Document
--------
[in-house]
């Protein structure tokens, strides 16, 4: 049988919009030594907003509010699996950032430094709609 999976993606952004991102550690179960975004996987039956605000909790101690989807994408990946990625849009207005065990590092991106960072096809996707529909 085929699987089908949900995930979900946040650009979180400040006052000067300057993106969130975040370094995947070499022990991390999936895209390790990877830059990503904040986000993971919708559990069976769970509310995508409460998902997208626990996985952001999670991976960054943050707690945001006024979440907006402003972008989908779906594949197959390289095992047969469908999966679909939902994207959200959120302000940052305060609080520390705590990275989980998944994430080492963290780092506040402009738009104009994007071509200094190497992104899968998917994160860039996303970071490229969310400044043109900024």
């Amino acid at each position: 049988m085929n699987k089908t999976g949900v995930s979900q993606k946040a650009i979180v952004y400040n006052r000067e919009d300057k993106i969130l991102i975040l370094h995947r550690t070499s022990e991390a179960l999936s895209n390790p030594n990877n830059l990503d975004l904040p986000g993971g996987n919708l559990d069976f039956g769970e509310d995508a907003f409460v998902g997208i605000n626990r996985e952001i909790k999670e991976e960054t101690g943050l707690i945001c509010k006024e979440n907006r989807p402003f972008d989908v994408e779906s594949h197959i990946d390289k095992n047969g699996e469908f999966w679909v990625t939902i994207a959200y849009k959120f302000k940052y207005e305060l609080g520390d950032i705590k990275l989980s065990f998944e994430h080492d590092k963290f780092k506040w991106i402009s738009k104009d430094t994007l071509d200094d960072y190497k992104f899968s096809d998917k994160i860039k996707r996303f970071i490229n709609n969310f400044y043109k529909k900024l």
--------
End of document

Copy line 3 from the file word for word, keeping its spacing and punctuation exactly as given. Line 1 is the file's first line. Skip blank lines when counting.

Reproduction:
């Amino acid at each position: 049988m085929n699987k089908t999976g949900v995930s979900q993606k946040a650009i979180v952004y400040n006052r000067e919009d300057k993106i969130l991102i975040l370094h995947r550690t070499s022990e991390a179960l999936s895209n390790p030594n990877n830059l990503d975004l904040p986000g993971g996987n919708l559990d069976f039956g769970e509310d995508a907003f409460v998902g997208i605000n626990r996985e952001i909790k999670e991976e960054t101690g943050l707690i945001c509010k006024e979440n907006r989807p402003f972008d989908v994408e779906s594949h197959i990946d390289k095992n047969g699996e469908f999966w679909v990625t939902i994207a959200y849009k959120f302000k940052y207005e305060l609080g520390d950032i705590k990275l989980s065990f998944e994430h080492d590092k963290f780092k506040w991106i402009s738009k104009d430094t994007l071509d200094d960072y190497k992104f899968s096809d998917k994160i860039k996707r996303f970071i490229n709609n969310f400044y043109k529909k900024l």